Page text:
Industrial organization

In economics, industrial organization or industrial economy is a field that builds on the theory of the firm by examining the structure of (and, therefore, the boundaries between) firms and markets. Industrial organization adds real-world complications to the perfectly competitive model, complications such as transaction costs,[1] limited information, and barriers to entry of new firms that may be associated with imperfect competition. It analyzes determinants of firm and market organization and behavior as between competition[2] and monopoly,[3] including from government actions.

There are different approaches to the subject. One approach is descriptive in providing an overview of industrial organization, such as measures of competition and the size-concentration of firms in an industry. A second approach uses microeconomic models to explain internal firm organization and market strategy, which includes internal research and development along with issues of internal reorganization and renewal.[4] A third aspect is oriented to public policy as to economic regulation,[5] antitrust law,[6] and, more generally, the economic governance of law in defining property rights, enforcing contracts, and providing organizational infrastructure.[7][8]

The extensive use of game theory in industrial economics has led to the export of this tool to other branches of microeconomics, such as behavioral economics and corporate finance. Industrial organization has also had significant practical impacts on antitrust law and competition policy.[9]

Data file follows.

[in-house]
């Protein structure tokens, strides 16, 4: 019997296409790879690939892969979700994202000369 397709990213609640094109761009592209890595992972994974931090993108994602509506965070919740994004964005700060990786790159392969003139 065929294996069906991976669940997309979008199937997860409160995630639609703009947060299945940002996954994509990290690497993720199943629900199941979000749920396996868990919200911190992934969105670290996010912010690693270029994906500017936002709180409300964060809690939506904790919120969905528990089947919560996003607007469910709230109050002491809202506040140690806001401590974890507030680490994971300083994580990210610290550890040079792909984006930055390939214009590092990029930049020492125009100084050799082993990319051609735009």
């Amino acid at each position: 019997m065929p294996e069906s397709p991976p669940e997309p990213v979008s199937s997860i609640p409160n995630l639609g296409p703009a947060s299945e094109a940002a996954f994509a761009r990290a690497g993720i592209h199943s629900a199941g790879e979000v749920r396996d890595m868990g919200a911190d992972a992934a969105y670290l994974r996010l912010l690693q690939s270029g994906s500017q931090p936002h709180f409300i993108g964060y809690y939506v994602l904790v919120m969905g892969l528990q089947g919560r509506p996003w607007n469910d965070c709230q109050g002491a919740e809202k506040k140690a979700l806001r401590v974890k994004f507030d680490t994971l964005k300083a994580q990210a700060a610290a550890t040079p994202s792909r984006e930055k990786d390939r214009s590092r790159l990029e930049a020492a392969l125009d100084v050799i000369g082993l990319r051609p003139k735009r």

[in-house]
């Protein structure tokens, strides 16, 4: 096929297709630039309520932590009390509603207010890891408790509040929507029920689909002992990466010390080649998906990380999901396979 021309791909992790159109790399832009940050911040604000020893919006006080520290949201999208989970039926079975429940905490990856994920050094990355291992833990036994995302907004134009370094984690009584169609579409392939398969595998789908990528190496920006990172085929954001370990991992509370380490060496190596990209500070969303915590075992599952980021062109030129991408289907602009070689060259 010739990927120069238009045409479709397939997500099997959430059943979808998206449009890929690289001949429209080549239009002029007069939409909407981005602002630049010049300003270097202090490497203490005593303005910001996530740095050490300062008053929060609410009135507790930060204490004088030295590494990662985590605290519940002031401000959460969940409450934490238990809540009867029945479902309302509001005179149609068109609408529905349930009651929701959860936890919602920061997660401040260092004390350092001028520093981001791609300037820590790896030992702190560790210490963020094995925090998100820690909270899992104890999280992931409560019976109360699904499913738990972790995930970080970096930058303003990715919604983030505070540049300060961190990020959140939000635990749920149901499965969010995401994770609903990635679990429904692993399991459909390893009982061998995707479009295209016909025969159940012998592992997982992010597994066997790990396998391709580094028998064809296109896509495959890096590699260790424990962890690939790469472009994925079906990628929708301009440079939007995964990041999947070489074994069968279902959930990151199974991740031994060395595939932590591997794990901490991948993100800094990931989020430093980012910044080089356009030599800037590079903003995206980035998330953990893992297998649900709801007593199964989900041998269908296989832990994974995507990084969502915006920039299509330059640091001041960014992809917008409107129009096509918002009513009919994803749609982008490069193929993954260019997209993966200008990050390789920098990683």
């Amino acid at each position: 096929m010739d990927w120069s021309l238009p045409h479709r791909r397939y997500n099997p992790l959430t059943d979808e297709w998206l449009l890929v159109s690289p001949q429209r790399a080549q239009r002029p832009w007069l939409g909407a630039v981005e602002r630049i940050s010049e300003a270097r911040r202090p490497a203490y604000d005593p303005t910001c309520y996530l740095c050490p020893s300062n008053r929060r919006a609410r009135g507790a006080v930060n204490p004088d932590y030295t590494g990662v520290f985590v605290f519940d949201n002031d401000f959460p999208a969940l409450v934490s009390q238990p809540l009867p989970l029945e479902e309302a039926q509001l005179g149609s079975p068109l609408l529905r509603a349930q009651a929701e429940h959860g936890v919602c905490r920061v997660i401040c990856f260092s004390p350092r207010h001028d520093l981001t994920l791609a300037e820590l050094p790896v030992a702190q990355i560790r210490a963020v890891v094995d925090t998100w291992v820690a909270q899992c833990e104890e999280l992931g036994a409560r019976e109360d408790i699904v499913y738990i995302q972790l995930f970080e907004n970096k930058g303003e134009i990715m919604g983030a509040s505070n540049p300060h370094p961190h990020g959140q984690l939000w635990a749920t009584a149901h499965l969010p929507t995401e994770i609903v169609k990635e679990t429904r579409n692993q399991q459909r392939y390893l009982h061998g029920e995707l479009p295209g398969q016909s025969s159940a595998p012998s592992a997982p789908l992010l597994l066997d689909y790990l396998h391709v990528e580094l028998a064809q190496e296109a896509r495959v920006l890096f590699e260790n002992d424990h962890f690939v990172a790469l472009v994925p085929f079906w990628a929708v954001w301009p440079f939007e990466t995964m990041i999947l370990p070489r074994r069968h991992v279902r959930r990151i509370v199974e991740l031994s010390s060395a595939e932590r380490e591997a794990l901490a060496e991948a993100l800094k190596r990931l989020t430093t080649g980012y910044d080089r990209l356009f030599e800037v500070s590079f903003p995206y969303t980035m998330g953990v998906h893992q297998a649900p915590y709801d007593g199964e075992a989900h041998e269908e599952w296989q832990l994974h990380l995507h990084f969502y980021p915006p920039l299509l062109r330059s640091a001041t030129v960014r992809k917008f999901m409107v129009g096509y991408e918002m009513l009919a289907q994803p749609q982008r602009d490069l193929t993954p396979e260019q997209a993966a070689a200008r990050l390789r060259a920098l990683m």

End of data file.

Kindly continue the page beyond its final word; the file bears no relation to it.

The development of industrial organization as a separate field owes much to Edward Chamberlin,[10] Joan Robinson, Edward S. Mason,[11] J. M. Clark,[12] Joe S. Bain[13] and Paolo Sylos Labini, among others.[14][15]

Subareas

The Journal of Economic Literature (JEL) classification codes are one way of representing the range of economics subjects and subareas. There, Industrial Organization, one of 20 primary categories, has 9 secondary categories, each with multiple tertiary categories.[16] The secondary categories are listed below with corresponding available article-preview links of The New Palgrave Dictionary of Economics Online and footnotes to their respective JEL-tertiary categories and associated New-Palgrave links.

JEL: L1Market Structure, Firm Strategy, and Market Performance[17]
JEL: L2 – Firm Objectives, Organization, and Behavior[18]
JEL: L3Non-profit organizations and Public enterprise[19]
JEL: L4Antitrust Issues and Policies[20]
JEL: L5Regulation and Industrial policy[21]
JEL: L6 – Industry Studies: Manufacturing[22]
JEL: L7 – Industry Studies: Primary Products and Construction[23]
JEL: L8 – Industry Studies: Services[24]
JEL: L9 – Industry Studies: Transportation and Utilities[25]